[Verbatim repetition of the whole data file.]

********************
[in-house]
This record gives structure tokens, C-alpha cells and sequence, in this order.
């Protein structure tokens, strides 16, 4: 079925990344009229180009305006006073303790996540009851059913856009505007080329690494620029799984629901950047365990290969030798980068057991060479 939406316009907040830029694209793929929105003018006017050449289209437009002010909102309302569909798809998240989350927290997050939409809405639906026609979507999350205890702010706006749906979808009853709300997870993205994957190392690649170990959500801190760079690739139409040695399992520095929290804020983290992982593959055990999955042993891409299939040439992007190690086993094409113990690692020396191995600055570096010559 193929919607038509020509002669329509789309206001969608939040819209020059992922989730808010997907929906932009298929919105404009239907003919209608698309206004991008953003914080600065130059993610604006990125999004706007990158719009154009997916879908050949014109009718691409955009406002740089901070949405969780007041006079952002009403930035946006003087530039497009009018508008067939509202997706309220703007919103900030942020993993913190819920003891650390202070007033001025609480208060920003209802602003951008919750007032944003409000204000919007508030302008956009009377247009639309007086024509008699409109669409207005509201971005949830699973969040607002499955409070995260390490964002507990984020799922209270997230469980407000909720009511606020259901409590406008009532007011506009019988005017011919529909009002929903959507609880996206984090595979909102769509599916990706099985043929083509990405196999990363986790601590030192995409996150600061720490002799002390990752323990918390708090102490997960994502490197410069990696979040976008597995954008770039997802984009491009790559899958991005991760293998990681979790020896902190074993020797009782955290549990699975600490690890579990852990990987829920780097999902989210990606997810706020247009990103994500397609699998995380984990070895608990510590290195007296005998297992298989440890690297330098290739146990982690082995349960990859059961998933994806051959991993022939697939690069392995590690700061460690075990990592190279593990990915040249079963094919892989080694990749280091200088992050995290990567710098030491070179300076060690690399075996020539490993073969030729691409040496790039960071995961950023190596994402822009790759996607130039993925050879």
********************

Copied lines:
[in-house]
This record gives structure tokens, C-alpha cells and sequence, in this order.
């Protein structure tokens, strides 16, 4: 079925990344009229180009305006006073303790996540009851059913856009505007080329690494620029799984629901950047365990290969030798980068057991060479 939406316009907040830029694209793929929105003018006017050449289209437009002010909102309302569909798809998240989350927290997050939409809405639906026609979507999350205890702010706006749906979808009853709300997870993205994957190392690649170990959500801190760079690739139409040695399992520095929290804020983290992982593959055990999955042993891409299939040439992007190690086993094409113990690692020396191995600055570096010559 193929919607038509020509002669329509789309206001969608939040819209020059992922989730808010997907929906932009298929919105404009239907003919209608698309206004991008953003914080600065130059993610604006990125999004706007990158719009154009997916879908050949014109009718691409955009406002740089901070949405969780007041006079952002009403930035946006003087530039497009009018508008067939509202997706309220703007919103900030942020993993913190819920003891650390202070007033001025609480208060920003209802602003951008919750007032944003409000204000919007508030302008956009009377247009639309007086024509008699409109669409207005509201971005949830699973969040607002499955409070995260390490964002507990984020799922209270997230469980407000909720009511606020259901409590406008009532007011506009019988005017011919529909009002929903959507609880996206984090595979909102769509599916990706099985043929083509990405196999990363986790601590030192995409996150600061720490002799002390990752323990918390708090102490997960994502490197410069990696979040976008597995954008770039997802984009491009790559899958991005991760293998990681979790020896902190074993020797009782955290549990699975600490690890579990852990990987829920780097999902989210990606997810706020247009990103994500397609699998995380984990070895608990510590290195007296005998297992298989440890690297330098290739146990982690082995349960990859059961998933994806051959991993022939697939690069392995590690700061460690075990990592190279593990990915040249079963094919892989080694990749280091200088992050995290990567710098030491070179300076060690690399075996020539490993073969030729691409040496790039960071995961950023190596994402822009790759996607130039993925050879």